nature, and will be again, if we reach the celestial state: and surely, in such a recollection, we shall find a convincing proof of our present exceeding sinfulness.

Let it not be replied, that this is subjecting us to too severe a test. By what test can we try our hearts, but the law of God? What a proof is it of sin, when we find that the instances in which we have committed it are so numerous, that we want to get rid of the law by which it is proved and detected? Oh! what a fallen nature is ours, and how low has it sunk! We are not now examining it in its worst state, as it is seen among Pagans and savages, or even the best of the heathen; nor as it is seen in the worst parts of Christendom; nor as it appears in the best of the unrenewed portions of mankind;-no; but as it is exhibited in the Church of Christ, in the enlightened and sanctified portions of the family of man.

Must we not, after this survey, exclaim with the Psalmist " Who can understand his errors? cleanse thou me from secret faults!" Who can carry in his bosom a proud heart, or on his brow a lofty mien? Who can look with complacency upon his poor starveling graces, and doat with fond and pharisaic eyes upon his own righteousness? Who is not stripped at once, in his own view, of all his imperfect virtues; and presented to his own contemplation in the naked deformity of a poor, sinful, and imperfect creature, who has no ground for pride, but most ample and abundant cause for the deepest humiliation? Let the men who value themselves so highly on the ground of their moral dignity, and who are regarded by others as almost sinless characters, and

who feel as if they had little or no occasion for the exercise of a penitential frame of mind; who pity as fanaticism, or scorn as hypocrisy, those lowly confessions which Christians make at the footstool of the divine throne;-let them come to this ordeal, and try themselves by this standard, that they may learn how ill grounded is their pride, and how little occasion they have to boast of their virtue! Would they like that any human eye should be able to trace all the movements of their hearts, and see all the workings of envy, and suspicion, and wrath, and selfishness, which the eye of Deity so often sees there? Say not that these are only the infirmities of our nature, to which the wisest and the best of the human race are ever subject in this world of imperfection; because this is confessing how deeply depraved is mankind, even in their best state. Can envy, and pride, and selfishness, and suspicion, and revenge, be looked upon as mere peccadilloes, which call for neither humiliation nor grief? Are they not the germs of all those crimes which have deluged the earth with blood, filled it with misery, and caused the whole creation to groan together until now? Murders, treasons, wars, massacres, with all the lighter crimes of robberies, extortions, and oppressions, have all sprung up from these passions.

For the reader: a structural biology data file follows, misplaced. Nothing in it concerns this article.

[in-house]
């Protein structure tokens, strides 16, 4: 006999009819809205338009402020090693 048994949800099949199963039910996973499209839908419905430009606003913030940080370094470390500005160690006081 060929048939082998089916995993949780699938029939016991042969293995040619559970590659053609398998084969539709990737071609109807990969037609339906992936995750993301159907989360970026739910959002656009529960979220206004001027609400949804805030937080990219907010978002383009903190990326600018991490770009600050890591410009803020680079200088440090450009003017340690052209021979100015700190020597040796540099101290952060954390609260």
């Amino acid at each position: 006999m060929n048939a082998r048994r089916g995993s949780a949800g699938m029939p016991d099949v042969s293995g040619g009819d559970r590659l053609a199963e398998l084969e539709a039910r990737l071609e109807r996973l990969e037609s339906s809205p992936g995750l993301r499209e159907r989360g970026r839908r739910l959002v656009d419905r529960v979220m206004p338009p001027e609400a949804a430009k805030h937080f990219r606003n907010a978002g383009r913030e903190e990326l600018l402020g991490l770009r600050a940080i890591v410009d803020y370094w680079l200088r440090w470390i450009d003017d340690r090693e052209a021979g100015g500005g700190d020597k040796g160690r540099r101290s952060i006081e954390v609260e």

What need, then, have we all of that great sacrifice which beareth away the sin of the world? and what need of a perpetually recurring application, by faith and repentance, to that blood which speaketh better things than the blood of Abel, and which cleanseth from all sin? What cause have we to repair nightly to the throne of grace, that we may obtain mercy;